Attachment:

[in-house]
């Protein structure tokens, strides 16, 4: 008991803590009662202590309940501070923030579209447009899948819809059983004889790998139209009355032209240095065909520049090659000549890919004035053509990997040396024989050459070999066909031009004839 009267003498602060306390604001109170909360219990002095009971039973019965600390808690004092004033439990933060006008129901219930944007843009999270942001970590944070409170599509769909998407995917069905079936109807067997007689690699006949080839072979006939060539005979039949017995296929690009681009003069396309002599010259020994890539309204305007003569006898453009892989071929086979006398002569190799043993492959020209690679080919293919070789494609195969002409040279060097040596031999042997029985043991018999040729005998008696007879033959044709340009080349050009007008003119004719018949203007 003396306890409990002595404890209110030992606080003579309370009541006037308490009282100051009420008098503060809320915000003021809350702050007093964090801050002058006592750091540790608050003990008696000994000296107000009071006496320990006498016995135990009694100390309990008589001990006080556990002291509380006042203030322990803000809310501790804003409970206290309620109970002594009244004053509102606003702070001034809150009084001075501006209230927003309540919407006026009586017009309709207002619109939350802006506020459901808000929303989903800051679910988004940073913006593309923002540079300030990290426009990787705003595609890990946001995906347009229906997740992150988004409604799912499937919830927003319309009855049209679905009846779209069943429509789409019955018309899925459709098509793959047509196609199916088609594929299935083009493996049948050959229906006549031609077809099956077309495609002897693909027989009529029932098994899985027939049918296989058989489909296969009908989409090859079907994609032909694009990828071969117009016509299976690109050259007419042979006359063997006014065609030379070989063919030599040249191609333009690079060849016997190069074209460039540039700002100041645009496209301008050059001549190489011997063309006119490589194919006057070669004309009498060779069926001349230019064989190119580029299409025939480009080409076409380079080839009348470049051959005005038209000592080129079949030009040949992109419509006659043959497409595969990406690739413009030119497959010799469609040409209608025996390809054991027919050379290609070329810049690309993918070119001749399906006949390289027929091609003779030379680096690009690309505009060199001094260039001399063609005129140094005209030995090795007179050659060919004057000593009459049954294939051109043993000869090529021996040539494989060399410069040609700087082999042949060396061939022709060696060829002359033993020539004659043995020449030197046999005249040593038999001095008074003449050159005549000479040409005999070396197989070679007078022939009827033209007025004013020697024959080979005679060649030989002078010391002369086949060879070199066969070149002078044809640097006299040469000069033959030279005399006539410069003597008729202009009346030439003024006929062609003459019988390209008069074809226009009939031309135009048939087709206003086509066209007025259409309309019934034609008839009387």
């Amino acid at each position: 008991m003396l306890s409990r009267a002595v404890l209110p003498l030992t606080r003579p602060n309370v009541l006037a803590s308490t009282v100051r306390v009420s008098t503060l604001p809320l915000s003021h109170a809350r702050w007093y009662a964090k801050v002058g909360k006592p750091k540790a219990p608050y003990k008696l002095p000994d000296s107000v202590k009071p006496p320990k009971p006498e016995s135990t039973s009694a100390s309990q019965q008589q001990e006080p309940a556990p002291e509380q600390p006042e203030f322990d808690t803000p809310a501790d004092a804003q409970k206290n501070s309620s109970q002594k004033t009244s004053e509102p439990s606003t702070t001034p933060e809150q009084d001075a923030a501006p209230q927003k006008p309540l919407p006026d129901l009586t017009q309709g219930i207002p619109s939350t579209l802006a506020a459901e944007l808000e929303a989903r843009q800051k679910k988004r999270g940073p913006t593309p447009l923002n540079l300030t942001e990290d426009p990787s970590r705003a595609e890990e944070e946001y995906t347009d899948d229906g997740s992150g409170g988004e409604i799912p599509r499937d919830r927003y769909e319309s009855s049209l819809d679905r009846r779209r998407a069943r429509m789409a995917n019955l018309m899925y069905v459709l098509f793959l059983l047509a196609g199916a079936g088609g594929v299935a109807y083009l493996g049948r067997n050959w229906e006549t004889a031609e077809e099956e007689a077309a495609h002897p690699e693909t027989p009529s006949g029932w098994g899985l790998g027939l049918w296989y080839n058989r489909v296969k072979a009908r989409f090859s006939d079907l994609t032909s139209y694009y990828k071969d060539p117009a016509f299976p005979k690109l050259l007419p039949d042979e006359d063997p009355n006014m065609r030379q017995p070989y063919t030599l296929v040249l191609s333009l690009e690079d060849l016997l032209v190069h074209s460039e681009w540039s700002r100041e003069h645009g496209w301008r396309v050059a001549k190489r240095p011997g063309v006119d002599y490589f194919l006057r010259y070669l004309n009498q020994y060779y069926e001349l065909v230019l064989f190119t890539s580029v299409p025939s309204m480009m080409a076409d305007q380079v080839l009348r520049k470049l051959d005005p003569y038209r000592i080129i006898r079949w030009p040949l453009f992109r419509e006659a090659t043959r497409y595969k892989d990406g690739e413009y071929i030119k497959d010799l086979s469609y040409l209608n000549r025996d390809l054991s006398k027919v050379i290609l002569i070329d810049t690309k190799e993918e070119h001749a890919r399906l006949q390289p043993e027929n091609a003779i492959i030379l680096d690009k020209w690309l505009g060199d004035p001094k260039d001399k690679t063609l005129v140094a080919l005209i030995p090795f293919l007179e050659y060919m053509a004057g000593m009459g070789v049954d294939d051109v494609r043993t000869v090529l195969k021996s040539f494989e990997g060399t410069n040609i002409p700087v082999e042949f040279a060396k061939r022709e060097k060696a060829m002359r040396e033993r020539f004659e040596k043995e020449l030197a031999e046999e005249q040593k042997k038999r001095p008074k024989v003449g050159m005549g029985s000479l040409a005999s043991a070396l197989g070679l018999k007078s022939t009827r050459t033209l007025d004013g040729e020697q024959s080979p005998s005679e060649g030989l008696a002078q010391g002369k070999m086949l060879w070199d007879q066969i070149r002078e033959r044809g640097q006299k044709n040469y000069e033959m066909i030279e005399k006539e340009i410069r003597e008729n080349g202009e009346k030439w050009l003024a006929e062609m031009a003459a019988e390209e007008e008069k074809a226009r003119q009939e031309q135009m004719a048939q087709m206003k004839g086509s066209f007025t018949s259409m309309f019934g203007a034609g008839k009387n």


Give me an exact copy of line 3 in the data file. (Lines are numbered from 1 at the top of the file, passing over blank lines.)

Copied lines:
């Amino acid at each position: 008991m003396l306890s409990r009267a002595v404890l209110p003498l030992t606080r003579p602060n309370v009541l006037a803590s308490t009282v100051r306390v009420s008098t503060l604001p809320l915000s003021h109170a809350r702050w007093y009662a964090k801050v002058g909360k006592p750091k540790a219990p608050y003990k008696l002095p000994d000296s107000v202590k009071p006496p320990k009971p006498e016995s135990t039973s009694a100390s309990q019965q008589q001990e006080p309940a556990p002291e509380q600390p006042e203030f322990d808690t803000p809310a501790d004092a804003q409970k206290n501070s309620s109970q002594k004033t009244s004053e509102p439990s606003t702070t001034p933060e809150q009084d001075a923030a501006p209230q927003k006008p309540l919407p006026d129901l009586t017009q309709g219930i207002p619109s939350t579209l802006a506020a459901e944007l808000e929303a989903r843009q800051k679910k988004r999270g940073p913006t593309p447009l923002n540079l300030t942001e990290d426009p990787s970590r705003a595609e890990e944070e946001y995906t347009d899948d229906g997740s992150g409170g988004e409604i799912p599509r499937d919830r927003y769909e319309s009855s049209l819809d679905r009846r779209r998407a069943r429509m789409a995917n019955l018309m899925y069905v459709l098509f793959l059983l047509a196609g199916a079936g088609g594929v299935a109807y083009l493996g049948r067997n050959w229906e006549t004889a031609e077809e099956e007689a077309a495609h002897p690699e693909t027989p009529s006949g029932w098994g899985l790998g027939l049918w296989y080839n058989r489909v296969k072979a009908r989409f090859s006939d079907l994609t032909s139209y694009y990828k071969d060539p117009a016509f299976p005979k690109l050259l007419p039949d042979e006359d063997p009355n006014m065609r030379q017995p070989y063919t030599l296929v040249l191609s333009l690009e690079d060849l016997l032209v190069h074209s460039e681009w540039s700002r100041e003069h645009g496209w301008r396309v050059a001549k190489r240095p011997g063309v006119d002599y490589f194919l006057r010259y070669l004309n009498q020994y060779y069926e001349l065909v230019l064989f190119t890539s580029v299409p025939s309204m480009m080409a076409d305007q380079v080839l009348r520049k470049l051959d005005p003569y038209r000592i080129i006898r079949w030009p040949l453009f992109r419509e006659a090659t043959r497409y595969k892989d990406g690739e413009y071929i030119k497959d010799l086979s469609y040409l209608n000549r025996d390809l054991s006398k027919v050379i290609l002569i070329d810049t690309k190799e993918e070119h001749a890919r399906l006949q390289p043993e027929n091609a003779i492959i030379l680096d690009k020209w690309l505009g060199d004035p001094k260039d001399k690679t063609l005129v140094a080919l005209i030995p090795f293919l007179e050659y060919m053509a004057g000593m009459g070789v049954d294939d051109v494609r043993t000869v090529l195969k021996s040539f494989e990997g060399t410069n040609i002409p700087v082999e042949f040279a060396k061939r022709e060097k060696a060829m002359r040396e033993r020539f004659e040596k043995e020449l030197a031999e046999e005249q040593k042997k038999r001095p008074k024989v003449g050159m005549g029985s000479l040409a005999s043991a070396l197989g070679l018999k007078s022939t009827r050459t033209l007025d004013g040729e020697q024959s080979p005998s005679e060649g030989l008696a002078q010391g002369k070999m086949l060879w070199d007879q066969i070149r002078e033959r044809g640097q006299k044709n040469y000069e033959m066909i030279e005399k006539e340009i410069r003597e008729n080349g202009e009346k030439w050009l003024a006929e062609m031009a003459a019988e390209e007008e008069k074809a226009r003119q009939e031309q135009m004719a048939q087709m206003k004839g086509s066209f007025t018949s259409m309309f019934g203007a034609g008839k009387n």